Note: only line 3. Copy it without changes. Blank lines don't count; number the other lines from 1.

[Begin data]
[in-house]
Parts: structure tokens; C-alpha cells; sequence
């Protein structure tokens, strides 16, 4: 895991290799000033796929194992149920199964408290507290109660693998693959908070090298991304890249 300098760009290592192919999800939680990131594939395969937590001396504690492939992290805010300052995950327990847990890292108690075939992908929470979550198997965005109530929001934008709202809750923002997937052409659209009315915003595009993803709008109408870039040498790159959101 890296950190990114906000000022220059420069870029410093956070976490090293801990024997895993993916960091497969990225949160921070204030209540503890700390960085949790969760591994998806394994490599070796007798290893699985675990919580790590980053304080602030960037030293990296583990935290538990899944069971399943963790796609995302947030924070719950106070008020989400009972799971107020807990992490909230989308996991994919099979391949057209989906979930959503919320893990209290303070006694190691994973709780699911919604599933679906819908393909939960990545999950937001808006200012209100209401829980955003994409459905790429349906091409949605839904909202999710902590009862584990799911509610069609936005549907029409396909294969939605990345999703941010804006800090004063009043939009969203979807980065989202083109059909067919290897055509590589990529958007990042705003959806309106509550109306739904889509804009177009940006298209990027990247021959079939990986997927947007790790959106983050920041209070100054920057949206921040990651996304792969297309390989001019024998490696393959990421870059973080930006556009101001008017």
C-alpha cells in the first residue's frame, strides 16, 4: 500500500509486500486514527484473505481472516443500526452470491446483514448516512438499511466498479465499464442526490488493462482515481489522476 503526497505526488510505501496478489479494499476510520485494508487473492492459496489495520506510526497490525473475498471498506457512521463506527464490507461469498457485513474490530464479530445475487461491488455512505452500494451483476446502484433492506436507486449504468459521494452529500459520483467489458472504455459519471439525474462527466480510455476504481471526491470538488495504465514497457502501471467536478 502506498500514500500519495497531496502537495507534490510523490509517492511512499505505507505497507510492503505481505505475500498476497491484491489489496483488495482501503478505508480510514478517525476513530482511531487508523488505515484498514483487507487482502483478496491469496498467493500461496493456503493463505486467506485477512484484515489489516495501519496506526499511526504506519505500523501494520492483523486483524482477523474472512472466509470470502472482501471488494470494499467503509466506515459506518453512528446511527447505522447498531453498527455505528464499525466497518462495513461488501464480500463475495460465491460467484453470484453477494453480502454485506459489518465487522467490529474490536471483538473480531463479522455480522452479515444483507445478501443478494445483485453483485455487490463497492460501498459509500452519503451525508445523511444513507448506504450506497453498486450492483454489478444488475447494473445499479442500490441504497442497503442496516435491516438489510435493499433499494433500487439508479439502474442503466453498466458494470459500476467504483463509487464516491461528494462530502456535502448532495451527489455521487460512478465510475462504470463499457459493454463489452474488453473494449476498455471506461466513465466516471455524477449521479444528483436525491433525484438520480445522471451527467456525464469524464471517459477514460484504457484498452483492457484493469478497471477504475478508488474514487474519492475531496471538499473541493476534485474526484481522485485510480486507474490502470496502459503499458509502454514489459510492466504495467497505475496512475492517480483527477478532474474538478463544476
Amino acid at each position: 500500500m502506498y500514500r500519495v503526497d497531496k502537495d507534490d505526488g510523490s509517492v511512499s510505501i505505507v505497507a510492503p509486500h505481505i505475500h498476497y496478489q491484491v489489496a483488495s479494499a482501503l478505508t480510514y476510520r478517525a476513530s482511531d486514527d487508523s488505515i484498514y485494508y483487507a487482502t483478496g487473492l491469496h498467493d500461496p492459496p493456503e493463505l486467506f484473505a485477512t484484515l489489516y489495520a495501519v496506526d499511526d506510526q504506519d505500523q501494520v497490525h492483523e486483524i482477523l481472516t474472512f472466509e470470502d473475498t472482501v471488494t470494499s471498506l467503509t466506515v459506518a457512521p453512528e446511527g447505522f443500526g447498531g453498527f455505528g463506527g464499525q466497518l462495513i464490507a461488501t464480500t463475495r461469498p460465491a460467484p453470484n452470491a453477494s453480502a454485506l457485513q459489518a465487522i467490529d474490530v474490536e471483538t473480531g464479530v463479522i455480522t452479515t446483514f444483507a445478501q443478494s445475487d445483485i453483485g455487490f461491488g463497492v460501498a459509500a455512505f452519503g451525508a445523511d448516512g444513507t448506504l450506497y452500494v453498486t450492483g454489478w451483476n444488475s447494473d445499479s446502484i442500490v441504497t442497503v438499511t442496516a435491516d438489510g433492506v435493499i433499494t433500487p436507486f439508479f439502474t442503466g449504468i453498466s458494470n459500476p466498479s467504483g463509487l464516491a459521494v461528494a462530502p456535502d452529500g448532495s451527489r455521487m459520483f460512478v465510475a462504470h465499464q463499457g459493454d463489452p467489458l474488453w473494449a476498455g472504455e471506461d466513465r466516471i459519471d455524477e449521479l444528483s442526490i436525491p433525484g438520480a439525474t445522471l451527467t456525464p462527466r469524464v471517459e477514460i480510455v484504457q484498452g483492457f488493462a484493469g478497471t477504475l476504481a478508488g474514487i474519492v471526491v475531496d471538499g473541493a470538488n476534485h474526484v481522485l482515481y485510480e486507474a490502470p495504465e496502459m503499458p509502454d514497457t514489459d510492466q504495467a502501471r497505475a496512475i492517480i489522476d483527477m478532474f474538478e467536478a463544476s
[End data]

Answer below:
């Protein structure tokens, strides 16, 4: 895991290799000033796929194992149920199964408290507290109660693998693959908070090298991304890249 300098760009290592192919999800939680990131594939395969937590001396504690492939992290805010300052995950327990847990890292108690075939992908929470979550198997965005109530929001934008709202809750923002997937052409659209009315915003595009993803709008109408870039040498790159959101 890296950190990114906000000022220059420069870029410093956070976490090293801990024997895993993916960091497969990225949160921070204030209540503890700390960085949790969760591994998806394994490599070796007798290893699985675990919580790590980053304080602030960037030293990296583990935290538990899944069971399943963790796609995302947030924070719950106070008020989400009972799971107020807990992490909230989308996991994919099979391949057209989906979930959503919320893990209290303070006694190691994973709780699911919604599933679906819908393909939960990545999950937001808006200012209100209401829980955003994409459905790429349906091409949605839904909202999710902590009862584990799911509610069609936005549907029409396909294969939605990345999703941010804006800090004063009043939009969203979807980065989202083109059909067919290897055509590589990529958007990042705003959806309106509550109306739904889509804009177009940006298209990027990247021959079939990986997927947007790790959106983050920041209070100054920057949206921040990651996304792969297309390989001019024998490696393959990421870059973080930006556009101001008017």